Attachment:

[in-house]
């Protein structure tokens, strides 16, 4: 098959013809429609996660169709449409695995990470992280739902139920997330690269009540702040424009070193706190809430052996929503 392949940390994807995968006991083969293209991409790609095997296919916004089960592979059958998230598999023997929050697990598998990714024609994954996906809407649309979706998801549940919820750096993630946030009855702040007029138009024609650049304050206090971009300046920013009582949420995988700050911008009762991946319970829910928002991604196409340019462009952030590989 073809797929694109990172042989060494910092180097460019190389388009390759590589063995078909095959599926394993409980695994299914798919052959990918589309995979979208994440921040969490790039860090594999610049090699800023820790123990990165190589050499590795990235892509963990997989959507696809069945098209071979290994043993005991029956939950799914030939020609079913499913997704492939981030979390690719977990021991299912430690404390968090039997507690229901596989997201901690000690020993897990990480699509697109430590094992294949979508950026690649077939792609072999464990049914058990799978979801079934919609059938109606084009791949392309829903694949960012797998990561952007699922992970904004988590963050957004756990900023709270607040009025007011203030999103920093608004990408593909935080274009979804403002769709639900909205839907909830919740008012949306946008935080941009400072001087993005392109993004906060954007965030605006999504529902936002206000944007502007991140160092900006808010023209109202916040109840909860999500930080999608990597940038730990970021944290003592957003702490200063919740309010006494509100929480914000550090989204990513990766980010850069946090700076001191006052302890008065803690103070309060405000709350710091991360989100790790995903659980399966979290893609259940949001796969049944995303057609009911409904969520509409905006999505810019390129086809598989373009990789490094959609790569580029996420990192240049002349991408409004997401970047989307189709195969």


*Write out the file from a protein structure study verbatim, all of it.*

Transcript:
[in-house]
């Protein structure tokens, strides 16, 4: 098959013809429609996660169709449409695995990470992280739902139920997330690269009540702040424009070193706190809430052996929503 392949940390994807995968006991083969293209991409790609095997296919916004089960592979059958998230598999023997929050697990598998990714024609994954996906809407649309979706998801549940919820750096993630946030009855702040007029138009024609650049304050206090971009300046920013009582949420995988700050911008009762991946319970829910928002991604196409340019462009952030590989 073809797929694109990172042989060494910092180097460019190389388009390759590589063995078909095959599926394993409980695994299914798919052959990918589309995979979208994440921040969490790039860090594999610049090699800023820790123990990165190589050499590795990235892509963990997989959507696809069945098209071979290994043993005991029956939950799914030939020609079913499913997704492939981030979390690719977990021991299912430690404390968090039997507690229901596989997201901690000690020993897990990480699509697109430590094992294949979508950026690649077939792609072999464990049914058990799978979801079934919609059938109606084009791949392309829903694949960012797998990561952007699922992970904004988590963050957004756990900023709270607040009025007011203030999103920093608004990408593909935080274009979804403002769709639900909205839907909830919740008012949306946008935080941009400072001087993005392109993004906060954007965030605006999504529902936002206000944007502007991140160092900006808010023209109202916040109840909860999500930080999608990597940038730990970021944290003592957003702490200063919740309010006494509100929480914000550090989204990513990766980010850069946090700076001191006052302890008065803690103070309060405000709350710091991360989100790790995903659980399966979290893609259940949001796969049944995303057609009911409904969520509409905006999505810019390129086809598989373009990789490094959609790569580029996420990192240049002349991408409004997401970047989307189709195969």